English Grammar For Dummies
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If you ever found an error — not a little error, but a big one, an embarrassing one — after you pressed the Send button, you need to check out this list. Here are ten tricks to improve that all-important final check.


Okay, this one sounds obvious, but it's far too easy to send something off, especially a text or a tweet, without checking it for both content and grammar. You don't have to spend an hour revising, but you should go back to see which words actually made it to the screen (or paper, for those of you who still use it), and fix anything that displeases you. Also, computer programs and apps tend to substitute what the coding says is correct, without having a clue about what you're actually trying to say. "Autocorrect" is often "auto-mistake." Speech-to-text apps, which "hear" your voice and put it into written form, are even less reliable. Bottom line: Reread what you write before anyone else does!

Wait a while

Your work is done, you've read it, and you've made the corrections. Now what do you do? Save the draft and then put it away and do something else. Go water-skiing, run for president, or clean the closet. Then come back to the writing — refreshed and equipped with a new point of view. You'll see your work with new eyes — and find mistakes.

Of course, this method works only if you've left some time before the deadline. If you finish your report three nanoseconds before your boss or teacher wants to see it, you'll have to forgo this method of proofreading.

Read it aloud

You don't want to sound like an idiot, but reading aloud helps you hear your writing in a different way. So blast some music and lock yourself in the bathroom. Read your writing in a normal speaking voice. Did you stumble anywhere? If so, you may have come across an error. Stop, circle or make a note of that spot. Later, check all places you hesitated. Chances are you'll find something that should be different.

Check the commas

When you're typing on your phone, it can be a pain to insert a comma. You may have to change to a punctuation screen and then switch back to letters. Bad use of time? Not really. The meaning of a statement can change drastically according to the insertion or omission of a comma. Perhaps your writing includes commas where none are needed. So go back and check each sentence. Is there a reason to insert a comma? If you can't identify a reason, omit this punctuation mark. If you need one, put a comma in, even if you have to tap a few extra times.

Swap with a friend

The best proofreading comes from a fresh pair of eyes. After you've written your essay, report, parole petition, or whatever, swap with a friend. You'll see possible errors in your friend's writing, and he or she will see some in yours. Each of you should underline the potential errors before returning the paper. Make sure you check those sections with special care.

Let the computer program help

Not foolproof, by any means, computer grammar- and spell-checks are nevertheless helpful. After you've finished writing, go back and check the red and green lines (or whatever signal your computer supplies). Don't trust the computer to make the corrections for you; the machine makes too many mistakes. The computer identifies only possible mistakes and misses many errors (homonyms, for example). Let your own knowledge of grammar and a good dictionary, as well as English Grammar For Dummies, 3rd Edition, help you decide whether you need to change something.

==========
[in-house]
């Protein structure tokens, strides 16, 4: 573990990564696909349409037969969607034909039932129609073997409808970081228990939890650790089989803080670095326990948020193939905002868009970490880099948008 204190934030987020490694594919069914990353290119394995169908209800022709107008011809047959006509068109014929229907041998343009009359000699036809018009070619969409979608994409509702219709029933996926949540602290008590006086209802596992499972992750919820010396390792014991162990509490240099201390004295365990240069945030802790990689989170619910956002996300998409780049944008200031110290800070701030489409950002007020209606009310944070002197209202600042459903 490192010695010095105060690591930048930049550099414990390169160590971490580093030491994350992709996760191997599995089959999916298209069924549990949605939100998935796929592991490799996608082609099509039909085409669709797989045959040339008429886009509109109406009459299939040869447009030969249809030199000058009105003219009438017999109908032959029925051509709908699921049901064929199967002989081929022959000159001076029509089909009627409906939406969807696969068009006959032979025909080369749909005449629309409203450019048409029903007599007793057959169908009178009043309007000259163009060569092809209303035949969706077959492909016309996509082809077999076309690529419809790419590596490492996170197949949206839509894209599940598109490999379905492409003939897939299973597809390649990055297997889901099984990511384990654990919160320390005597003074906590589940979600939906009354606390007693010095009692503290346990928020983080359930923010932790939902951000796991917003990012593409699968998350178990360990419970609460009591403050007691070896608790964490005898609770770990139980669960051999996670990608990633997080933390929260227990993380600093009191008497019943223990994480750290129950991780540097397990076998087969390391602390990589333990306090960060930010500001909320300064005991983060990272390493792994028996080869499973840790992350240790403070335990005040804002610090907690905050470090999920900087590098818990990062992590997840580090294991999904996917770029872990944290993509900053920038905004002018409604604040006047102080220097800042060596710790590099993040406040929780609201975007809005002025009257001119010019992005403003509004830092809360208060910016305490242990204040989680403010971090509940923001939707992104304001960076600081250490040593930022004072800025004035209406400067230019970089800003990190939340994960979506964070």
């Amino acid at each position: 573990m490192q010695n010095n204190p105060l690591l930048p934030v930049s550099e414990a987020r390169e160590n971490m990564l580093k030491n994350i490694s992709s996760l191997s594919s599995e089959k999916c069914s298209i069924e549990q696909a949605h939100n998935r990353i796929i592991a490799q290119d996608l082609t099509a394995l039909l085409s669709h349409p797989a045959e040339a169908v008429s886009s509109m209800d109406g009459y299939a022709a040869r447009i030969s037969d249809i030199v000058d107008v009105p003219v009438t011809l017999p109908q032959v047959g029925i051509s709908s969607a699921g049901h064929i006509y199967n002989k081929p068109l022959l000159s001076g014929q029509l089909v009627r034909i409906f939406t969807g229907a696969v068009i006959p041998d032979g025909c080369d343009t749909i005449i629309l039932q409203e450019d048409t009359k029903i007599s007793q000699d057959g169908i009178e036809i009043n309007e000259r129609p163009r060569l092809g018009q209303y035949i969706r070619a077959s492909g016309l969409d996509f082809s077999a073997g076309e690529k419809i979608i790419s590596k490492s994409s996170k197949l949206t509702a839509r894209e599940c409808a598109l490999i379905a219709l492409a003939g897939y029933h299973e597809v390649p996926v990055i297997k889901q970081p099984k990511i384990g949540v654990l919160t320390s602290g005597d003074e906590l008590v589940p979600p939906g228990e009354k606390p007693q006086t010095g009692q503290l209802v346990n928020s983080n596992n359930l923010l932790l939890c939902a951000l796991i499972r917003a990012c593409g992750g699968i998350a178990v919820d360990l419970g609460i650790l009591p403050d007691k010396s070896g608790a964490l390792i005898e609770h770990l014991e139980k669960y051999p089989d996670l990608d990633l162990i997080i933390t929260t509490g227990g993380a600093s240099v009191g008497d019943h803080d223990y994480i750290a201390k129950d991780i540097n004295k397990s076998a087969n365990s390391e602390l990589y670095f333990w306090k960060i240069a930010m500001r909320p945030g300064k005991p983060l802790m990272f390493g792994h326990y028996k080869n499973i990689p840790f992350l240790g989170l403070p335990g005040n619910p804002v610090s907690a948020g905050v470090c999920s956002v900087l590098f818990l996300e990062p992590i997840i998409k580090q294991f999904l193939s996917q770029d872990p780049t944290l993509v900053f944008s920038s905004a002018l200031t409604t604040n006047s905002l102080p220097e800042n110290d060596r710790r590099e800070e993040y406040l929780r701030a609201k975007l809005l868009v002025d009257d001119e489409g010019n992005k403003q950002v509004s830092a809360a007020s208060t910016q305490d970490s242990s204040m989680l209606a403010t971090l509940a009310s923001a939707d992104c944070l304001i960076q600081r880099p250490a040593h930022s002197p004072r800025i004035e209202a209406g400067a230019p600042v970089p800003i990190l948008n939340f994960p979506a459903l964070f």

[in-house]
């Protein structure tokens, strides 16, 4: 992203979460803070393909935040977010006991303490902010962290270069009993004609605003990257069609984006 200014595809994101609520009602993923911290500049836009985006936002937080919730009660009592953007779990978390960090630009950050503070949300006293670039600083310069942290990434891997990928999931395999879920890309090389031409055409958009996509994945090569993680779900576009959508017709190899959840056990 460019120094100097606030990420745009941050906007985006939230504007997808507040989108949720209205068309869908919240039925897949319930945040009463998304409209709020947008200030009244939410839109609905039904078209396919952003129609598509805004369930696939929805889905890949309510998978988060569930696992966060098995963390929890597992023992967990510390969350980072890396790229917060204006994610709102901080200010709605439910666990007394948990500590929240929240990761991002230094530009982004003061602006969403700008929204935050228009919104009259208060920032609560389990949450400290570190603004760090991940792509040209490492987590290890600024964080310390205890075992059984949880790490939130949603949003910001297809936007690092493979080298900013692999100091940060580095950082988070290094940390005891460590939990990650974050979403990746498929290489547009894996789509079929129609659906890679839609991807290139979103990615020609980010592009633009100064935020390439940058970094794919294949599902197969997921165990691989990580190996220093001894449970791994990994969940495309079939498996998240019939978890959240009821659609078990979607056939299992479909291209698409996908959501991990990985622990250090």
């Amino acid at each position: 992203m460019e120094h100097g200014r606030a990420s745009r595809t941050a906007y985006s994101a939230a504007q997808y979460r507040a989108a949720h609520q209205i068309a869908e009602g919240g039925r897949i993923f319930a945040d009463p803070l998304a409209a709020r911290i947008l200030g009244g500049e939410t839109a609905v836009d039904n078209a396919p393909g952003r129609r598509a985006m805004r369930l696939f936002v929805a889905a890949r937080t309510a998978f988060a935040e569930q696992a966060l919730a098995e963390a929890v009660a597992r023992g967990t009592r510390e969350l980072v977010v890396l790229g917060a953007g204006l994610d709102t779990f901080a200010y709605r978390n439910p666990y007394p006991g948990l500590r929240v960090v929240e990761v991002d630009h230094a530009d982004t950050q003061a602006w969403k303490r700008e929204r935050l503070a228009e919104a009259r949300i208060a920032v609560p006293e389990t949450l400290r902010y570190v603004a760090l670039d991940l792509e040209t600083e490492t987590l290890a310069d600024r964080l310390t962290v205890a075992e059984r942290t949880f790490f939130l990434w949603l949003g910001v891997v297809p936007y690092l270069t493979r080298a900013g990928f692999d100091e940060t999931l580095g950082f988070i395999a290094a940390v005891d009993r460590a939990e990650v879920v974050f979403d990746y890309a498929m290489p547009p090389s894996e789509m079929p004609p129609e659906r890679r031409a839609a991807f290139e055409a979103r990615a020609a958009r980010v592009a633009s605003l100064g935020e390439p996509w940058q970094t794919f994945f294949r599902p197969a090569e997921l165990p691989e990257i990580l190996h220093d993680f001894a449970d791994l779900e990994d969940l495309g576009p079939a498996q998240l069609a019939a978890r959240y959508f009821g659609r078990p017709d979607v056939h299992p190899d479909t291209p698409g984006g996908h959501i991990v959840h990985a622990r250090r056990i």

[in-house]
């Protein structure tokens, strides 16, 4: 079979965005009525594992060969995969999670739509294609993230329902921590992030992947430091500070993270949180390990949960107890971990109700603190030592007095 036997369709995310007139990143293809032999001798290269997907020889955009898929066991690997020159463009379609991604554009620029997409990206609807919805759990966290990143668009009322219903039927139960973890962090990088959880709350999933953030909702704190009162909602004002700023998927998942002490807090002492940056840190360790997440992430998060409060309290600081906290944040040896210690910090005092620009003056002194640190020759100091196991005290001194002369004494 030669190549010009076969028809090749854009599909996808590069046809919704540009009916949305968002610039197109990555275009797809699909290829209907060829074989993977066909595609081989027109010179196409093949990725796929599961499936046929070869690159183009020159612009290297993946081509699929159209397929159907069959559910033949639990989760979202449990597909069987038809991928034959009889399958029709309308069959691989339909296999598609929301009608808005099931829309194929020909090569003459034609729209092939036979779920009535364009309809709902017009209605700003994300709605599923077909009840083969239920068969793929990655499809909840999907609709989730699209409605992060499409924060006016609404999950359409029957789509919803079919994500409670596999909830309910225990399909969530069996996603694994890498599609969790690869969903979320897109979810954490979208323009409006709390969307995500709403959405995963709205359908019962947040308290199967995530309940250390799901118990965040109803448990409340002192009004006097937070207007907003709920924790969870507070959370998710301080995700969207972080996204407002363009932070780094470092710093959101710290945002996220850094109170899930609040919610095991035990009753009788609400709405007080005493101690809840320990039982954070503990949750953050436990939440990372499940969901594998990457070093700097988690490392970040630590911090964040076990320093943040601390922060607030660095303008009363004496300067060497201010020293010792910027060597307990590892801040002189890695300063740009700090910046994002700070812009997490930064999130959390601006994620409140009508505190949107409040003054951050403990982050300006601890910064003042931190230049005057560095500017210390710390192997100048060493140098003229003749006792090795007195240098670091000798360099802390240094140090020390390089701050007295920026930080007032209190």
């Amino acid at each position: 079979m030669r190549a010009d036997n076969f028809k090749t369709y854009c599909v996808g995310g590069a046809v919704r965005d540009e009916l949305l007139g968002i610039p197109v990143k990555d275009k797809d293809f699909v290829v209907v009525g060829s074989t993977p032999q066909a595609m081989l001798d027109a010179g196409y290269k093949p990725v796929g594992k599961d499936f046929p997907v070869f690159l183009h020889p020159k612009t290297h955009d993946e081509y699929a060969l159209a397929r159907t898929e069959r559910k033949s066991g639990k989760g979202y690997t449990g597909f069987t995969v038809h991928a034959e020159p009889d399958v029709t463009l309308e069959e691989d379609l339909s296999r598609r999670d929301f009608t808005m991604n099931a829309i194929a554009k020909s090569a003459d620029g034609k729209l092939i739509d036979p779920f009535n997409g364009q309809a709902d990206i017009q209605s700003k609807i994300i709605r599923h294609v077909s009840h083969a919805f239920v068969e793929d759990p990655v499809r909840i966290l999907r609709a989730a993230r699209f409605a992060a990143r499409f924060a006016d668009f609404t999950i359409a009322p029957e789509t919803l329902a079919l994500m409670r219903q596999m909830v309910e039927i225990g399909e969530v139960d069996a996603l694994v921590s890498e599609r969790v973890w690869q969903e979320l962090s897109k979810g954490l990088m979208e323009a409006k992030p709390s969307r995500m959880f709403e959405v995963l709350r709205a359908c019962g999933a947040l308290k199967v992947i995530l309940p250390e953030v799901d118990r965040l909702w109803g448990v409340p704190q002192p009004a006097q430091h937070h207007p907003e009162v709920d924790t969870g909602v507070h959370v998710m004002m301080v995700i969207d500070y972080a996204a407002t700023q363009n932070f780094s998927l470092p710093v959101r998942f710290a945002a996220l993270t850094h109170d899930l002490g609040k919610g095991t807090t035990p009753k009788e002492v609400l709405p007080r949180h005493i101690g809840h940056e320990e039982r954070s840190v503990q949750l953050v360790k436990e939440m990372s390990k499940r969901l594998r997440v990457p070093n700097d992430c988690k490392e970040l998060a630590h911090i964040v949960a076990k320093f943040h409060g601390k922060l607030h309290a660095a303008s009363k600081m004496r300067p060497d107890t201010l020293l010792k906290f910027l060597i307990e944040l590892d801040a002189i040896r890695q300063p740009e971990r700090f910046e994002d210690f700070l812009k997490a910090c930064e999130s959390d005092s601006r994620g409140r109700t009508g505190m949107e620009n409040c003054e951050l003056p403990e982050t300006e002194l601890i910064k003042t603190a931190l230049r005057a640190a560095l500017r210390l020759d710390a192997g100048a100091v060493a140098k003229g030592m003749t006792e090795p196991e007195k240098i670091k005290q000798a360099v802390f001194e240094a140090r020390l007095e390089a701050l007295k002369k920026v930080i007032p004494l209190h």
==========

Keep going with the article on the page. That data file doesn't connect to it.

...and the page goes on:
Check the verbs

Traps sprinkled in every sentence — that's the way you should look at verbs. Give your work an extra verb-check before you declare it finished. Consider number: Should the verb be singular or plural? Consider tense: Have you chosen the correct one? In formal writing, check whether you have any sentences without verbs. If you're texting or tweeting, determine whether you need a verb to make your meaning absolutely clear. Then fix any problems you've found.

Check the pronouns

Pronouns present potential pitfalls and are also worthy of their own special moment. Give your work an extra once over, this time checking all the pronouns. Singular or plural — did you select the appropriate number? Does each pronoun refer to a specific noun? Did you avoid sexist pronoun usage? Did you give a subject pronoun a job suited to an object pronoun, or vice versa?

Know your typing style

Do you have a mistake that results from your typing style? Like typing a comma when you want a period or typing ever when you intended to type even? Notice when you have to backspace as you type and then check for similar errors when you finish writing.

The usual suspects

Look at your earlier writing, preferably something that was corrected by a teacher or someone else in a position to point out your mistakes. Where is the red ink concentrated? Those red-ink areas are the usual suspects that you should identify in future writing. For instance, if you have a number of run-on sentences in an old paper, chances are you'll put a few in a new paper. Put "run-on" on your personal list of common errors. Don't let any piece of writing leave your desk until you've searched specifically for those errors.

About This Article

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About the book author:

Geraldine Woods has more than 35 years of teaching experience. She is the author of more than 50 books, including English Grammar Workbook For Dummies and Research Papers For Dummies.

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